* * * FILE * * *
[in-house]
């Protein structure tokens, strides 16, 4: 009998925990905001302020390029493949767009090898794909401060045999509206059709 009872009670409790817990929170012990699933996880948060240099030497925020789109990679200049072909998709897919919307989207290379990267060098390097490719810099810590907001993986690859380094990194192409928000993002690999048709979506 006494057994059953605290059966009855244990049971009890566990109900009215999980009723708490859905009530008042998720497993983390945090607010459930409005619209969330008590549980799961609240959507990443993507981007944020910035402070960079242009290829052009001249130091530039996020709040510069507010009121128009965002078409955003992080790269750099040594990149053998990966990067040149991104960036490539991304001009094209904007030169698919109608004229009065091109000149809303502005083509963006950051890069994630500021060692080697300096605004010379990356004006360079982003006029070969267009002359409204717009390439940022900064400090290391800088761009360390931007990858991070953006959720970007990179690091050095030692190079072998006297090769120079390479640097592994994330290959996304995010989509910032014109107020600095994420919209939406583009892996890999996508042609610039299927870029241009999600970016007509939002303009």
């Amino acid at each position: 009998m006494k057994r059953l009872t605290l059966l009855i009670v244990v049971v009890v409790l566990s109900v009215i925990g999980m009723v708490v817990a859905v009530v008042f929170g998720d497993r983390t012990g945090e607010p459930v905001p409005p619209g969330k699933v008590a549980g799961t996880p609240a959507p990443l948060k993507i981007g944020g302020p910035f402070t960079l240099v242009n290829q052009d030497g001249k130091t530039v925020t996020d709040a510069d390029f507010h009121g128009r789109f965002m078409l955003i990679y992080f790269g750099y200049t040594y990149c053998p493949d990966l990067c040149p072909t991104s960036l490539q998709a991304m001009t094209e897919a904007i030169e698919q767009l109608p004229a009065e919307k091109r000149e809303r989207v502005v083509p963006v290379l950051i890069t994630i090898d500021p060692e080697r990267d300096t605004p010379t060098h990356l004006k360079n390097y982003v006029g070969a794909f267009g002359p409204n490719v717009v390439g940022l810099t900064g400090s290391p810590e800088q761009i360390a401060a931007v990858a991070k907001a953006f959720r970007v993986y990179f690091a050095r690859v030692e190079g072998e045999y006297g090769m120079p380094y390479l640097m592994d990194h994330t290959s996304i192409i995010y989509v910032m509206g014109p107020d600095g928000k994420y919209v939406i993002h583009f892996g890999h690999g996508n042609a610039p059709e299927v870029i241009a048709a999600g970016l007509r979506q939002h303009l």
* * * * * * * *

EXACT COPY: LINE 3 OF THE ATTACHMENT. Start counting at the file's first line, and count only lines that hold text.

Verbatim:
């Amino acid at each position: 009998m006494k057994r059953l009872t605290l059966l009855i009670v244990v049971v009890v409790l566990s109900v009215i925990g999980m009723v708490v817990a859905v009530v008042f929170g998720d497993r983390t012990g945090e607010p459930v905001p409005p619209g969330k699933v008590a549980g799961t996880p609240a959507p990443l948060k993507i981007g944020g302020p910035f402070t960079l240099v242009n290829q052009d030497g001249k130091t530039v925020t996020d709040a510069d390029f507010h009121g128009r789109f965002m078409l955003i990679y992080f790269g750099y200049t040594y990149c053998p493949d990966l990067c040149p072909t991104s960036l490539q998709a991304m001009t094209e897919a904007i030169e698919q767009l109608p004229a009065e919307k091109r000149e809303r989207v502005v083509p963006v290379l950051i890069t994630i090898d500021p060692e080697r990267d300096t605004p010379t060098h990356l004006k360079n390097y982003v006029g070969a794909f267009g002359p409204n490719v717009v390439g940022l810099t900064g400090s290391p810590e800088q761009i360390a401060a931007v990858a991070k907001a953006f959720r970007v993986y990179f690091a050095r690859v030692e190079g072998e045999y006297g090769m120079p380094y390479l640097m592994d990194h994330t290959s996304i192409i995010y989509v910032m509206g014109p107020d600095g928000k994420y919209v939406i993002h583009f892996g890999h690999g996508n042609a610039p059709e299927v870029i241009a048709a999600g970016l007509r979506q939002h303009l």